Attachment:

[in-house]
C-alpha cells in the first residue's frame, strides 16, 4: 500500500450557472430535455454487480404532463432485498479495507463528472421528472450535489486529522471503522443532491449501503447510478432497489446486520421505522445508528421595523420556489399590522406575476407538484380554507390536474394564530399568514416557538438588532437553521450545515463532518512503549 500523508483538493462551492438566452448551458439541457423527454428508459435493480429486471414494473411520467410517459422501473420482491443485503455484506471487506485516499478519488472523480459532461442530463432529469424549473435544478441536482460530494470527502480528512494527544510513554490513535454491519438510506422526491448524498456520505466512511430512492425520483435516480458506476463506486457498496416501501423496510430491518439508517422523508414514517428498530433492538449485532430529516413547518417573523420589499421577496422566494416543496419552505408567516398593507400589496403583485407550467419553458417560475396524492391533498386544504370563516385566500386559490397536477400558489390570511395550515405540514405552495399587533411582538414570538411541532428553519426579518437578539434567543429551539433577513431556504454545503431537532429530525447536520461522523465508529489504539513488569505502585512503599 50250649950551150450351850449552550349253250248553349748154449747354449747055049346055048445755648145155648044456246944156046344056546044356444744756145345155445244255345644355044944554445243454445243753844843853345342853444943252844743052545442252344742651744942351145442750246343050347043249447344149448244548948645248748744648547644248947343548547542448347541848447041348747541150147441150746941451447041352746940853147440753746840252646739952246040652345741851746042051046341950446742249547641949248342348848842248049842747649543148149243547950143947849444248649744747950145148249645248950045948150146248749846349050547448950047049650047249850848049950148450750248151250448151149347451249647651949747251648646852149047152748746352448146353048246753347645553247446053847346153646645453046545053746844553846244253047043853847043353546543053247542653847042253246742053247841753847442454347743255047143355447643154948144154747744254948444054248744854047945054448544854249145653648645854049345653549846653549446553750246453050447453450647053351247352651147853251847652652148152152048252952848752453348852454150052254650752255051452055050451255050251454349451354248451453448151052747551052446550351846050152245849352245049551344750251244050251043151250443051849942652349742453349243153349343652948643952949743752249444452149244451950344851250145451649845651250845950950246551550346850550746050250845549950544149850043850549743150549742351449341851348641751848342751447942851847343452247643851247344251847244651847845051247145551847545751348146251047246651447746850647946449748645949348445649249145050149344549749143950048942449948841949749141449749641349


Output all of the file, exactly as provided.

[in-house]
C-alpha cells in the first residue's frame, strides 16, 4: 500500500450557472430535455454487480404532463432485498479495507463528472421528472450535489486529522471503522443532491449501503447510478432497489446486520421505522445508528421595523420556489399590522406575476407538484380554507390536474394564530399568514416557538438588532437553521450545515463532518512503549 500523508483538493462551492438566452448551458439541457423527454428508459435493480429486471414494473411520467410517459422501473420482491443485503455484506471487506485516499478519488472523480459532461442530463432529469424549473435544478441536482460530494470527502480528512494527544510513554490513535454491519438510506422526491448524498456520505466512511430512492425520483435516480458506476463506486457498496416501501423496510430491518439508517422523508414514517428498530433492538449485532430529516413547518417573523420589499421577496422566494416543496419552505408567516398593507400589496403583485407550467419553458417560475396524492391533498386544504370563516385566500386559490397536477400558489390570511395550515405540514405552495399587533411582538414570538411541532428553519426579518437578539434567543429551539433577513431556504454545503431537532429530525447536520461522523465508529489504539513488569505502585512503599 50250649950551150450351850449552550349253250248553349748154449747354449747055049346055048445755648145155648044456246944156046344056546044356444744756145345155445244255345644355044944554445243454445243753844843853345342853444943252844743052545442252344742651744942351145442750246343050347043249447344149448244548948645248748744648547644248947343548547542448347541848447041348747541150147441150746941451447041352746940853147440753746840252646739952246040652345741851746042051046341950446742249547641949248342348848842248049842747649543148149243547950143947849444248649744747950145148249645248950045948150146248749846349050547448950047049650047249850848049950148450750248151250448151149347451249647651949747251648646852149047152748746352448146353048246753347645553247446053847346153646645453046545053746844553846244253047043853847043353546543053247542653847042253246742053247841753847442454347743255047143355447643154948144154747744254948444054248744854047945054448544854249145653648645854049345653549846653549446553750246453050447453450647053351247352651147853251847652652148152152048252952848752453348852454150052254650752255051452055050451255050251454349451354248451453448151052747551052446550351846050152245849352245049551344750251244050251043151250443051849942652349742453349243153349343652948643952949743752249444452149244451950344851250145451649845651250845950950246551550346850550746050250845549950544149850043850549743150549742351449341851348641751848342751447942851847343452247643851247344251847244651847845051247145551847545751348146251047246651447746850647946449748645949348445649249145050149344549749143950048942449948841949749141449749641349